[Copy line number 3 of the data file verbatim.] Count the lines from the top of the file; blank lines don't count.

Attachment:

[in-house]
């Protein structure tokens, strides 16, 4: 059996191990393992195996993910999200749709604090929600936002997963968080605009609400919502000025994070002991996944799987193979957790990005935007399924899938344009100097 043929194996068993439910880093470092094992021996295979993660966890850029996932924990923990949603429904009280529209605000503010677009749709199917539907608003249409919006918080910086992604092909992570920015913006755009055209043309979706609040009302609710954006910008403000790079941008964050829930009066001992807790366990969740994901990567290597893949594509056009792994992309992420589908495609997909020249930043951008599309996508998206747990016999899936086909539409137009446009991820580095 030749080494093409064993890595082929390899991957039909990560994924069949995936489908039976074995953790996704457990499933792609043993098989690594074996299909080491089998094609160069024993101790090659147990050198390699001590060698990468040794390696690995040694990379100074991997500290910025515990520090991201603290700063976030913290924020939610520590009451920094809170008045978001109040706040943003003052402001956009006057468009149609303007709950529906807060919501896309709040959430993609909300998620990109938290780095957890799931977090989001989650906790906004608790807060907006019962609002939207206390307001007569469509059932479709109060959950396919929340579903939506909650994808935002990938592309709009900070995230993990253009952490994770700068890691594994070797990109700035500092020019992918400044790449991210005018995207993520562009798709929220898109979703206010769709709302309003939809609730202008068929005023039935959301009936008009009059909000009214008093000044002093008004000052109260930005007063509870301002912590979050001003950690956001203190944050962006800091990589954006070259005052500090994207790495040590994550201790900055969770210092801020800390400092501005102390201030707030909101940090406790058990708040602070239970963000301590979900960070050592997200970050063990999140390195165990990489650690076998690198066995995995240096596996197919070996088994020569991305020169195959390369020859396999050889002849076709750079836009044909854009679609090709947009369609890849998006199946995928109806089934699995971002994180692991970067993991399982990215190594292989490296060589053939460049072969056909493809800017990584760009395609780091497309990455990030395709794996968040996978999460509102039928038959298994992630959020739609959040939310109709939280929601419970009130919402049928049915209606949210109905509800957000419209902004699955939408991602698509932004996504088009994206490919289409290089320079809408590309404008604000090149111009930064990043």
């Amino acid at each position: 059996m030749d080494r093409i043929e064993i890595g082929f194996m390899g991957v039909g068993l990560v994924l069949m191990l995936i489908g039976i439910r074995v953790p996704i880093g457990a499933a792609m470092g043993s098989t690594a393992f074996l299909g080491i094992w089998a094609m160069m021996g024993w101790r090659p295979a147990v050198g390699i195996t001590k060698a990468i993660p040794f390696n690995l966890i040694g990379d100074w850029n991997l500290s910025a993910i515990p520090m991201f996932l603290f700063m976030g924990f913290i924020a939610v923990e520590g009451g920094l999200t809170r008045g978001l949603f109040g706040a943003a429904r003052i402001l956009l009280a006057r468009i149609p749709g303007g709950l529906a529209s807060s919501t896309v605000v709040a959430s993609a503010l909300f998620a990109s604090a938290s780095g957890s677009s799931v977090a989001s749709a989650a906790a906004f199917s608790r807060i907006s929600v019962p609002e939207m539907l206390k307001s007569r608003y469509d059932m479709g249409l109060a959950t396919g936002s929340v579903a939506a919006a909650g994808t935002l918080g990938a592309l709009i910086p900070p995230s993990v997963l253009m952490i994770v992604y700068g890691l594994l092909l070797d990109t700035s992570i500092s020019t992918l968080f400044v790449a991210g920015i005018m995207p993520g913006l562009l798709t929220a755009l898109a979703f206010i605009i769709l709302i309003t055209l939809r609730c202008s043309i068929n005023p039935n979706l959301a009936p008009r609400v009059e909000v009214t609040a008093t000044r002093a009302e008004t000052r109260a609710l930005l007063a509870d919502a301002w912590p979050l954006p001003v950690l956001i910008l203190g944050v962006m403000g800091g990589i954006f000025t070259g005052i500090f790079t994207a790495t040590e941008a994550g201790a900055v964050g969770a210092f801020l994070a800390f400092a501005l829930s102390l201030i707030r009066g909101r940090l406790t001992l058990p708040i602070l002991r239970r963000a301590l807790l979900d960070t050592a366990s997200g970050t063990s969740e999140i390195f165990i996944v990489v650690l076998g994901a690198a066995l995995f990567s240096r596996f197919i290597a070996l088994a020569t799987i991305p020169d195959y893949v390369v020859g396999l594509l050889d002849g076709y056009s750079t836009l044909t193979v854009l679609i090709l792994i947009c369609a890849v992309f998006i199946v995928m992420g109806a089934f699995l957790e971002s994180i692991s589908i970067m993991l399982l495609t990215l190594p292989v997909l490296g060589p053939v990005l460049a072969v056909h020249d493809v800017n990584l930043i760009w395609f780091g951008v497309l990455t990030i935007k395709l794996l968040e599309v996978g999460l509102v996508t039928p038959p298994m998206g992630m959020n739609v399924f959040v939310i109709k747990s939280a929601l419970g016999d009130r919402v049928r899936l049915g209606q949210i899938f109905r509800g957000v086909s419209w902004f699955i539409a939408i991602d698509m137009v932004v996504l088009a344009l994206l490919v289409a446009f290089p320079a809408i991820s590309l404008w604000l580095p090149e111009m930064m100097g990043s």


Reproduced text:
């Amino acid at each position: 059996m030749d080494r093409i043929e064993i890595g082929f194996m390899g991957v039909g068993l990560v994924l069949m191990l995936i489908g039976i439910r074995v953790p996704i880093g457990a499933a792609m470092g043993s098989t690594a393992f074996l299909g080491i094992w089998a094609m160069m021996g024993w101790r090659p295979a147990v050198g390699i195996t001590k060698a990468i993660p040794f390696n690995l966890i040694g990379d100074w850029n991997l500290s910025a993910i515990p520090m991201f996932l603290f700063m976030g924990f913290i924020a939610v923990e520590g009451g920094l999200t809170r008045g978001l949603f109040g706040a943003a429904r003052i402001l956009l009280a006057r468009i149609p749709g303007g709950l529906a529209s807060s919501t896309v605000v709040a959430s993609a503010l909300f998620a990109s604090a938290s780095g957890s677009s799931v977090a989001s749709a989650a906790a906004f199917s608790r807060i907006s929600v019962p609002e939207m539907l206390k307001s007569r608003y469509d059932m479709g249409l109060a959950t396919g936002s929340v579903a939506a919006a909650g994808t935002l918080g990938a592309l709009i910086p900070p995230s993990v997963l253009m952490i994770v992604y700068g890691l594994l092909l070797d990109t700035s992570i500092s020019t992918l968080f400044v790449a991210g920015i005018m995207p993520g913006l562009l798709t929220a755009l898109a979703f206010i605009i769709l709302i309003t055209l939809r609730c202008s043309i068929n005023p039935n979706l959301a009936p008009r609400v009059e909000v009214t609040a008093t000044r002093a009302e008004t000052r109260a609710l930005l007063a509870d919502a301002w912590p979050l954006p001003v950690l956001i910008l203190g944050v962006m403000g800091g990589i954006f000025t070259g005052i500090f790079t994207a790495t040590e941008a994550g201790a900055v964050g969770a210092f801020l994070a800390f400092a501005l829930s102390l201030i707030r009066g909101r940090l406790t001992l058990p708040i602070l002991r239970r963000a301590l807790l979900d960070t050592a366990s997200g970050t063990s969740e999140i390195f165990i996944v990489v650690l076998g994901a690198a066995l995995f990567s240096r596996f197919i290597a070996l088994a020569t799987i991305p020169d195959y893949v390369v020859g396999l594509l050889d002849g076709y056009s750079t836009l044909t193979v854009l679609i090709l792994i947009c369609a890849v992309f998006i199946v995928m992420g109806a089934f699995l957790e971002s994180i692991s589908i970067m993991l399982l495609t990215l190594p292989v997909l490296g060589p053939v990005l460049a072969v056909h020249d493809v800017n990584l930043i760009w395609f780091g951008v497309l990455t990030i935007k395709l794996l968040e599309v996978g999460l509102v996508t039928p038959p298994m998206g992630m959020n739609v399924f959040v939310i109709k747990s939280a929601l419970g016999d009130r919402v049928r899936l049915g209606q949210i899938f109905r509800g957000v086909s419209w902004f699955i539409a939408i991602d698509m137009v932004v996504l088009a344009l994206l490919v289409a446009f290089p320079a809408i991820s590309l404008w604000l580095p090149e111009m930064m100097g990043s």